Just as a successful designer will quickly let go of an unworkable early design idea, we have to avoid fixating on potential problems in design concepts that are still under evaluation.
Our voice is one of many contributing to the design process. Our support is in the framing of requirements, assisting in understanding how a particular design may or may not meet the requirements. Solid information based on quick experiment, proofs of concept, and simulations allow the design to evolve, instead of finding only a disapproving reliability engineer at the end of the table.
6. Periodically assess and evaluate possible solutions or variants, created in limited numbers, in order to reduce the number of variants.
Early in the design process, there will be mock-ups, rough prototypes, breadboards, and functional models.
While we understanding finding and fixing reliability issues early in a program is valuable, we often have to hold back from the design verification activities until a design solution takes final shape (or at least close enough to final shape).
The early variants may provide clues to the types of reliability issues that may occur with the final solution. Keep note of defects, anomalies, and outright failures as if the related particular elements make their way into the final design, the associated problems may as well.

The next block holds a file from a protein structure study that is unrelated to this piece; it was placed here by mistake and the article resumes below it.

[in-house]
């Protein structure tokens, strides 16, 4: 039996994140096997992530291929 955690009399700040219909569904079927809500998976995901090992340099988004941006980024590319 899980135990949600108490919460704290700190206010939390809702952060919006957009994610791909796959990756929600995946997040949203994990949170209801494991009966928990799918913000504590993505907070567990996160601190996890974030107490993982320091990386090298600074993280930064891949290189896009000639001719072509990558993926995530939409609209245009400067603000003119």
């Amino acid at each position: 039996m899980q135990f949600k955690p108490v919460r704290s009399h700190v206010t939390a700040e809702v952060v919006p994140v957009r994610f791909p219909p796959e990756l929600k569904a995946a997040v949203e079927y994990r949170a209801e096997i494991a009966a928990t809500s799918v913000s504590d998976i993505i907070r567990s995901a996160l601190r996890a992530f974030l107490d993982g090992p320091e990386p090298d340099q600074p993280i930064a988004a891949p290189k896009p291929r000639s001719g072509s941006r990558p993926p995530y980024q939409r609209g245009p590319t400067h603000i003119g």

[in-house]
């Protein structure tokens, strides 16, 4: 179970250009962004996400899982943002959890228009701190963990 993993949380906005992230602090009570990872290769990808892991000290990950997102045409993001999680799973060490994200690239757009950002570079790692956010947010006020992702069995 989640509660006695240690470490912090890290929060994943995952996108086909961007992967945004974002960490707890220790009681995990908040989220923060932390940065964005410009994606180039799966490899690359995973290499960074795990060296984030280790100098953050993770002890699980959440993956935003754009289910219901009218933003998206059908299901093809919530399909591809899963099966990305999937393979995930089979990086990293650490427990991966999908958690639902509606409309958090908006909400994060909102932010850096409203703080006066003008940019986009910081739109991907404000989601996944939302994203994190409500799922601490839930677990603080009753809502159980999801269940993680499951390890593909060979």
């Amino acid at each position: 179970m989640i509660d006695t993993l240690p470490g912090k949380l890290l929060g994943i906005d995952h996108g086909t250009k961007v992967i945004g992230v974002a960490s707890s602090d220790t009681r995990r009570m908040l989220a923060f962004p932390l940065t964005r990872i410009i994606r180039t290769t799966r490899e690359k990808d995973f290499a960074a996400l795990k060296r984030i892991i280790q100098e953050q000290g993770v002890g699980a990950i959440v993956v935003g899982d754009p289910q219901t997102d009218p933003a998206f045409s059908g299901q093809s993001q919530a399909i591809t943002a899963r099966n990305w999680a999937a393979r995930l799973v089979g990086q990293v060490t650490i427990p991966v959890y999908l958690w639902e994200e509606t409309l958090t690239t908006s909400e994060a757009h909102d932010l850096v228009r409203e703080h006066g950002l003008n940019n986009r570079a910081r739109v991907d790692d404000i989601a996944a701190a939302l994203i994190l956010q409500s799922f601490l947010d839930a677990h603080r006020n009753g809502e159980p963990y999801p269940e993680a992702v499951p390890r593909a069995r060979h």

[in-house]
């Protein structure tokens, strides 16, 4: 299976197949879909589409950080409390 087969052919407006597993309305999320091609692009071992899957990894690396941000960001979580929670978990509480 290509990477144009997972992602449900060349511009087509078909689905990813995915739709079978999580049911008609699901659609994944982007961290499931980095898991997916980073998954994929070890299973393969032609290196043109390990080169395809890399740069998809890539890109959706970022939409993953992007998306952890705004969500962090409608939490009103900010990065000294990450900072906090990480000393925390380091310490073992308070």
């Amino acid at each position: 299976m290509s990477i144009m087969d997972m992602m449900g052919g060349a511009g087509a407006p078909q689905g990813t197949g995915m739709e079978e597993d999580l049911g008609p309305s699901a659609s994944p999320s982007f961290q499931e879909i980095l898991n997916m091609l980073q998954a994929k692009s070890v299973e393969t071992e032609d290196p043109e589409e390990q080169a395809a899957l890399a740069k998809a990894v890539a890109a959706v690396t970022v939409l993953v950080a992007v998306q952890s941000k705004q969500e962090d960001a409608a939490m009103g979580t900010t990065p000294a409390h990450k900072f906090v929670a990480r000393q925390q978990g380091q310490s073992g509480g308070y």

Designing a product is a difficult task and requires a unique problem-solving approach to finding viable solutions. We support or hinder the process as reliability engineers every step of the way from defining the problem to vetting potential solutions to verifying final designs.
By understanding the process and what makes for a successful design process, allows us to work well with our design team early in the process.
Descriptive Models of the Design Process (article)
CRE in Application (article)